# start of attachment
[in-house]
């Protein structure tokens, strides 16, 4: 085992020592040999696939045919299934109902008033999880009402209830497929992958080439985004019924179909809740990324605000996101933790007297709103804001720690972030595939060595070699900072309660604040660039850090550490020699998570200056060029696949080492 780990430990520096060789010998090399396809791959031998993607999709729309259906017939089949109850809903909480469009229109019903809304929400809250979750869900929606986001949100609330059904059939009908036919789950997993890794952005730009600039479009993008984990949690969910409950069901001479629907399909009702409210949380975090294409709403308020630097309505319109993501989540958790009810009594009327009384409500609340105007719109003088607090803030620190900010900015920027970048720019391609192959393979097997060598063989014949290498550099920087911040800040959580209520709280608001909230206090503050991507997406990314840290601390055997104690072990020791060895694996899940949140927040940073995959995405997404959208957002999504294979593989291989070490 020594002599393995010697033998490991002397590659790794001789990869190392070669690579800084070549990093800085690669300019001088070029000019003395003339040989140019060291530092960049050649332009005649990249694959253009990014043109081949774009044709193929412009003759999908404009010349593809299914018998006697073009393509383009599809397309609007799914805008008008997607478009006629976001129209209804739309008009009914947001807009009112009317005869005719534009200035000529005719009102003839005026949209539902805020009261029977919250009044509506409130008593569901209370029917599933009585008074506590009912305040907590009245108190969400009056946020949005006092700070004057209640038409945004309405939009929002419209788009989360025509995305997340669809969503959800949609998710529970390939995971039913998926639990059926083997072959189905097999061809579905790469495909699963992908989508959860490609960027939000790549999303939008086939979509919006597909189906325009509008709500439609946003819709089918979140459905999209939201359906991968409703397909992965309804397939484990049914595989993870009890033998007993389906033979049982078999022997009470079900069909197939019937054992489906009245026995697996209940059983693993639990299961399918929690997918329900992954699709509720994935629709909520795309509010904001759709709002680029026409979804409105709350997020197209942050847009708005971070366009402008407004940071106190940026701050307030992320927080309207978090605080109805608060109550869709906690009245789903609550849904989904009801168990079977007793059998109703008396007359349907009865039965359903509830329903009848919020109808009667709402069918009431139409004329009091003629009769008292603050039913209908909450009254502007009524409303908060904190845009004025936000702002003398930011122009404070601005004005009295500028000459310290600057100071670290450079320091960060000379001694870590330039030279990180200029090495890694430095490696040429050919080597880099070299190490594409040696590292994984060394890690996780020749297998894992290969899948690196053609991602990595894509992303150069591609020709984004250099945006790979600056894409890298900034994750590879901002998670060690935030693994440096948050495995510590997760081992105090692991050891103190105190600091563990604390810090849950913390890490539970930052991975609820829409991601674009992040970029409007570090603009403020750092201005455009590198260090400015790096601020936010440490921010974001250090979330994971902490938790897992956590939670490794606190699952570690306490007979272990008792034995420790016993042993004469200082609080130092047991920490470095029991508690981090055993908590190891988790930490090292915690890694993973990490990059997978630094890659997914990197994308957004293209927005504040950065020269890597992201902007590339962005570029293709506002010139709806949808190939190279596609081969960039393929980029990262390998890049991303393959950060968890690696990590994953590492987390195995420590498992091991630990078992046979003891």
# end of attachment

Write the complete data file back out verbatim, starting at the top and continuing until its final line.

[in-house]
């Protein structure tokens, strides 16, 4: 085992020592040999696939045919299934109902008033999880009402209830497929992958080439985004019924179909809740990324605000996101933790007297709103804001720690972030595939060595070699900072309660604040660039850090550490020699998570200056060029696949080492 780990430990520096060789010998090399396809791959031998993607999709729309259906017939089949109850809903909480469009229109019903809304929400809250979750869900929606986001949100609330059904059939009908036919789950997993890794952005730009600039479009993008984990949690969910409950069901001479629907399909009702409210949380975090294409709403308020630097309505319109993501989540958790009810009594009327009384409500609340105007719109003088607090803030620190900010900015920027970048720019391609192959393979097997060598063989014949290498550099920087911040800040959580209520709280608001909230206090503050991507997406990314840290601390055997104690072990020791060895694996899940949140927040940073995959995405997404959208957002999504294979593989291989070490 020594002599393995010697033998490991002397590659790794001789990869190392070669690579800084070549990093800085690669300019001088070029000019003395003339040989140019060291530092960049050649332009005649990249694959253009990014043109081949774009044709193929412009003759999908404009010349593809299914018998006697073009393509383009599809397309609007799914805008008008997607478009006629976001129209209804739309008009009914947001807009009112009317005869005719534009200035000529005719009102003839005026949209539902805020009261029977919250009044509506409130008593569901209370029917599933009585008074506590009912305040907590009245108190969400009056946020949005006092700070004057209640038409945004309405939009929002419209788009989360025509995305997340669809969503959800949609998710529970390939995971039913998926639990059926083997072959189905097999061809579905790469495909699963992908989508959860490609960027939000790549999303939008086939979509919006597909189906325009509008709500439609946003819709089918979140459905999209939201359906991968409703397909992965309804397939484990049914595989993870009890033998007993389906033979049982078999022997009470079900069909197939019937054992489906009245026995697996209940059983693993639990299961399918929690997918329900992954699709509720994935629709909520795309509010904001759709709002680029026409979804409105709350997020197209942050847009708005971070366009402008407004940071106190940026701050307030992320927080309207978090605080109805608060109550869709906690009245789903609550849904989904009801168990079977007793059998109703008396007359349907009865039965359903509830329903009848919020109808009667709402069918009431139409004329009091003629009769008292603050039913209908909450009254502007009524409303908060904190845009004025936000702002003398930011122009404070601005004005009295500028000459310290600057100071670290450079320091960060000379001694870590330039030279990180200029090495890694430095490696040429050919080597880099070299190490594409040696590292994984060394890690996780020749297998894992290969899948690196053609991602990595894509992303150069591609020709984004250099945006790979600056894409890298900034994750590879901002998670060690935030693994440096948050495995510590997760081992105090692991050891103190105190600091563990604390810090849950913390890490539970930052991975609820829409991601674009992040970029409007570090603009403020750092201005455009590198260090400015790096601020936010440490921010974001250090979330994971902490938790897992956590939670490794606190699952570690306490007979272990008792034995420790016993042993004469200082609080130092047991920490470095029991508690981090055993908590190891988790930490090292915690890694993973990490990059997978630094890659997914990197994308957004293209927005504040950065020269890597992201902007590339962005570029293709506002010139709806949808190939190279596609081969960039393929980029990262390998890049991303393959950060968890690696990590994953590492987390195995420590498992091991630990078992046979003891």